Walls of Stone

After class on Friday and we touched a little bit on the idea of what exactly being a stone butch is it really got me to thinking about the idea as a whole. As Natascha brings up in her blog post we are never really given an explicit or set definition of just what exactly a stone butch is. However, as I have read I have come to the conclusion that a stone butch is a butch who does not express their emotions, bottles everything up inside, and follows the sort of stereotype that is given to men in which it is not considered masculine or strong for us to even have, much less express any sort of emotion.

Throughout the novel, we constantly encounter situations in which Jess while wanting to express her emotions decides not to in the end because she does not want to seem weak or vulnerable, such as with Karla in the beginning chapters in the novel. Even in these later chapters where she finds and develops a deep relationship, Theresa, Jess still manages to find herself holding back at times such as when this part was stated in the book, “Emotions moved from my throat to my mouth; the words banged against the back of my teeth. And then they ebbed. Theresa asked me a question with her eyes. I had no answers. I could find nothing to say” (p.147). Even with the person, she cares about the most she is still perhaps not only unwilling but maybe even unable to express her feelings. It has been drilled into her head so long that it was not okay to express any sort of emotion, so maybe she just does not know how to?

Even later when has taken hormones and went through surgery to change her outward appearance she still manages to not be able to express her emotions and break free of this stone butch mentality, as seen when Ben spills his whole life about being in jail and the garage, but the whole time she was listening she was, “emotionally barricading [herself] from Ben” (p.198). Even more so later when Ben asks her to reveal something about herself but she manages to say nothing because she is too afraid of trusting, too afraid to break the stone walls she has built up around herself all these years. So, maybe this idea of being a stone butch for so long has been deeply ingrained in her that it is just a part of her now.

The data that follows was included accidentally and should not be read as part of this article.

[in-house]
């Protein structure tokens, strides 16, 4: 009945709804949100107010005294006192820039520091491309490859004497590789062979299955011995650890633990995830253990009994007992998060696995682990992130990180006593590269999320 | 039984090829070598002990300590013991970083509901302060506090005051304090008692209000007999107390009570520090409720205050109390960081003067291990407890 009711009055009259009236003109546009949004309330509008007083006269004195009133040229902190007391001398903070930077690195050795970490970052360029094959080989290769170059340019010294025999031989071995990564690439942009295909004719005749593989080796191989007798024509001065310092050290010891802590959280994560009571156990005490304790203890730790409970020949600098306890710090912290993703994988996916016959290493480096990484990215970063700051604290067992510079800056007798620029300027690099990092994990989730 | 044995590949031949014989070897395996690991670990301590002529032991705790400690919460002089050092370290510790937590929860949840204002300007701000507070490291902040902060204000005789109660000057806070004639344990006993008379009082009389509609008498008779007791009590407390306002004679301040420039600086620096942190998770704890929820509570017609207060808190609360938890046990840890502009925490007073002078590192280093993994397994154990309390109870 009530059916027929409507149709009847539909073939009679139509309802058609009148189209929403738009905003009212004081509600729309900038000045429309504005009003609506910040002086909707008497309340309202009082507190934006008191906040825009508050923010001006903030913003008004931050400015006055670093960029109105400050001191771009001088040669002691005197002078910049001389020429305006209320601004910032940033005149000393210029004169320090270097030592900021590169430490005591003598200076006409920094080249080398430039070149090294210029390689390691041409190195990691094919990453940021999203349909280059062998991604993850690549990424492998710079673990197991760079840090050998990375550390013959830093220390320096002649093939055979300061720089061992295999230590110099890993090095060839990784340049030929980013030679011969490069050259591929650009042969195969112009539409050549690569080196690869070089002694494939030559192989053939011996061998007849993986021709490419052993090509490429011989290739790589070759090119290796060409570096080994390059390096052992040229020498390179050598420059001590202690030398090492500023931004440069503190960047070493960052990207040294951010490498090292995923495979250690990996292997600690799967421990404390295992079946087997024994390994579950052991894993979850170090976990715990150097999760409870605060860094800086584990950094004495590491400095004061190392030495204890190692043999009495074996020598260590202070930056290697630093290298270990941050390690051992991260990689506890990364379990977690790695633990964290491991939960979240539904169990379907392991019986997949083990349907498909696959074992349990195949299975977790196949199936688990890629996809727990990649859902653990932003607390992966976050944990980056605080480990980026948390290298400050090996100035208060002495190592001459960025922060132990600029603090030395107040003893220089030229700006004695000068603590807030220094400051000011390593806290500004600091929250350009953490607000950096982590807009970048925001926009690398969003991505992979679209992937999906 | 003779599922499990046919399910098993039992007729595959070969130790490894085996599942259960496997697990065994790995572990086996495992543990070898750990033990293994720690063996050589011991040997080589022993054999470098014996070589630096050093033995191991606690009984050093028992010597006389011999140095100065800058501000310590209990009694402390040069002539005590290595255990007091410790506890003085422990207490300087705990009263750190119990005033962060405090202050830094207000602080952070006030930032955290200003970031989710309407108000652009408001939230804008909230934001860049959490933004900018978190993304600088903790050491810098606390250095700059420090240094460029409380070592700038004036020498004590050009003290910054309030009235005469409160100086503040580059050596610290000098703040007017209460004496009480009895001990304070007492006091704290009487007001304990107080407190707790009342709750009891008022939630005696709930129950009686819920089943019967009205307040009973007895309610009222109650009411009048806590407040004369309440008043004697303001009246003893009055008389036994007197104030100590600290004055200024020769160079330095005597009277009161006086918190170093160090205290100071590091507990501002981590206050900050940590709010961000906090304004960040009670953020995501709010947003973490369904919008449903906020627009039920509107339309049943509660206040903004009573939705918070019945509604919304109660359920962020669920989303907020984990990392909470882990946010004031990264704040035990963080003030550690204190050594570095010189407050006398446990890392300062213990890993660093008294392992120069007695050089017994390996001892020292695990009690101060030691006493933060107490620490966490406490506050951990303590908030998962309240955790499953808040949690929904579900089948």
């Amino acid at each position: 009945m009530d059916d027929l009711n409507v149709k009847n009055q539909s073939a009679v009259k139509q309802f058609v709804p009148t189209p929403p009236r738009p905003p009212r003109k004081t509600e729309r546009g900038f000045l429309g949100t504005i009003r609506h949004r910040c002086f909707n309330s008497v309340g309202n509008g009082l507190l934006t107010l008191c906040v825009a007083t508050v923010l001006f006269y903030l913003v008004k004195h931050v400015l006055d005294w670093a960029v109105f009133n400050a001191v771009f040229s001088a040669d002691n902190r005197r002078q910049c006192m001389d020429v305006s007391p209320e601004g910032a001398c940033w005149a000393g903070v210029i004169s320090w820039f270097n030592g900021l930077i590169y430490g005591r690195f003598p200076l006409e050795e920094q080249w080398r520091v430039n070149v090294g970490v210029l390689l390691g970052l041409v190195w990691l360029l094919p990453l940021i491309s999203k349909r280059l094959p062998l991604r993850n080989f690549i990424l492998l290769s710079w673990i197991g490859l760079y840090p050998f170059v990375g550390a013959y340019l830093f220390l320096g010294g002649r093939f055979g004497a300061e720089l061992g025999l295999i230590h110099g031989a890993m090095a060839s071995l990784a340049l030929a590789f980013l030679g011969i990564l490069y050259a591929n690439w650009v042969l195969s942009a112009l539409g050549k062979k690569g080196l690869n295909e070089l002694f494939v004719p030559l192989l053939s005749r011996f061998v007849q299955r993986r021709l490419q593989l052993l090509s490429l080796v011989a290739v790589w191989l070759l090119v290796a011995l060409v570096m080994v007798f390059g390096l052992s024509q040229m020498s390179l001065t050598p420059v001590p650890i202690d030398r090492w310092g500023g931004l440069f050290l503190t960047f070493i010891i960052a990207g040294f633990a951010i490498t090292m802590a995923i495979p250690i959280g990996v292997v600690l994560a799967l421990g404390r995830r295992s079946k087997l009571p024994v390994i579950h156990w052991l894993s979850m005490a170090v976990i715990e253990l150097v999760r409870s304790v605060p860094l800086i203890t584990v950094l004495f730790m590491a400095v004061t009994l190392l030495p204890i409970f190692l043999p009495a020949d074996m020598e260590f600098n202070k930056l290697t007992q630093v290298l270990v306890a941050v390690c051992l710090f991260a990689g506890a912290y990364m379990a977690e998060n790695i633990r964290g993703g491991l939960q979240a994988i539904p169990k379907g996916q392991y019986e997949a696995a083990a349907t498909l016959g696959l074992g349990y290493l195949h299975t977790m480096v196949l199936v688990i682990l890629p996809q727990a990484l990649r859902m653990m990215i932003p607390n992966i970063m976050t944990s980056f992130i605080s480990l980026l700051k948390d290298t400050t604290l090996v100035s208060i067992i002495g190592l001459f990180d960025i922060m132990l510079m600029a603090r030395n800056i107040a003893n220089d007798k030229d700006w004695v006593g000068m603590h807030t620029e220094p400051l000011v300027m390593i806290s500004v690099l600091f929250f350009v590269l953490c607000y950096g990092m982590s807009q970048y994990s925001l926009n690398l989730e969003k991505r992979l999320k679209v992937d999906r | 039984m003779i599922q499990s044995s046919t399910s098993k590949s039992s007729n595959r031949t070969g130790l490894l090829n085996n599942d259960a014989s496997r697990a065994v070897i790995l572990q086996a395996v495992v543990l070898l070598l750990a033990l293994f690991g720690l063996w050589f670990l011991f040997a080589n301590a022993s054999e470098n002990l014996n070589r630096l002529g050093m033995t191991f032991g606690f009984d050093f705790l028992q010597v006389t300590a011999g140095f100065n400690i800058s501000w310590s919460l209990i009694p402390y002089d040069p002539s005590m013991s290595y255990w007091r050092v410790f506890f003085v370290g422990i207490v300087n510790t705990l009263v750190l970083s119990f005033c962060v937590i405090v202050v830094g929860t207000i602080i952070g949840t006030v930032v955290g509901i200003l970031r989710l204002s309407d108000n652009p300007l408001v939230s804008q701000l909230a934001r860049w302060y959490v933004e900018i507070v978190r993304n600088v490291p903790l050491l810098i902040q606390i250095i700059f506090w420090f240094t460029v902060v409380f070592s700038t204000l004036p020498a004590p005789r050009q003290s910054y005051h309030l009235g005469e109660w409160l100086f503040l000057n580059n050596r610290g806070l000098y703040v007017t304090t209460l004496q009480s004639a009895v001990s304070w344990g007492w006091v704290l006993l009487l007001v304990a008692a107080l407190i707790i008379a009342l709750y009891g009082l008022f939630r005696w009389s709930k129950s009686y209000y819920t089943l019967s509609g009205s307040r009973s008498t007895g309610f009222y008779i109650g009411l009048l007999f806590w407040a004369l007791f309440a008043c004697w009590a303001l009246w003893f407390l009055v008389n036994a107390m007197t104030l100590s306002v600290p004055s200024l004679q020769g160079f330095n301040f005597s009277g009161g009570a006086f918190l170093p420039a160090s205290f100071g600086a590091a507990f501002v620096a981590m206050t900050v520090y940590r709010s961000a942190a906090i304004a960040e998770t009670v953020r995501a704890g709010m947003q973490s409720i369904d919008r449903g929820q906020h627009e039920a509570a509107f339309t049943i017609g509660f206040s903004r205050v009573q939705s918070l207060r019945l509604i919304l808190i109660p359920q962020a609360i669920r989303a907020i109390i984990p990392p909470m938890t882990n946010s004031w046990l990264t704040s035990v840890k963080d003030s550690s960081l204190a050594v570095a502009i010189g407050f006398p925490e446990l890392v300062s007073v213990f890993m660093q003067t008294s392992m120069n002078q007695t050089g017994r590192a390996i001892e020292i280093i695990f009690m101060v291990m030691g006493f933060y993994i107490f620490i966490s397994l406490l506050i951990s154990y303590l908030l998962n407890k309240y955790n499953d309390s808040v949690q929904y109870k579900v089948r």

Discussion Questions:
Why do you think that even after making her transition and changing her appearance does Jess still hold onto the mentality of being a stone butch?

What is the significance of this scene between Ben and Jess, is it just a scene to again show Jess is a stone butch or is there something more going on here?


One thought on “Walls of Stone

  1. So much of the first few chapters of this book seemed to be reinforcing the idea that butches like Jess become “stone” as a defense mechanism. Part of it might tie in, like you said, to masculinity and repressing emotions, but a lot of it seems to be a result of the traumas they experience at the hands of the police. Thus, I think part of the reason Jess is unable to break that hard exterior even after transitioning is because it isn’t wholly a conscious decision or something so easily broken down by changing how she presents. In that particular scene with Ben she seems to be frozen in terror, sort of like a fight or flight response, and even though she seems to want to be able to reciprocate, she ends up fleeing from her emotions once more. To me, that scene served to reinforce that while Jess has changed outwardly, her internal struggles still haunt her.


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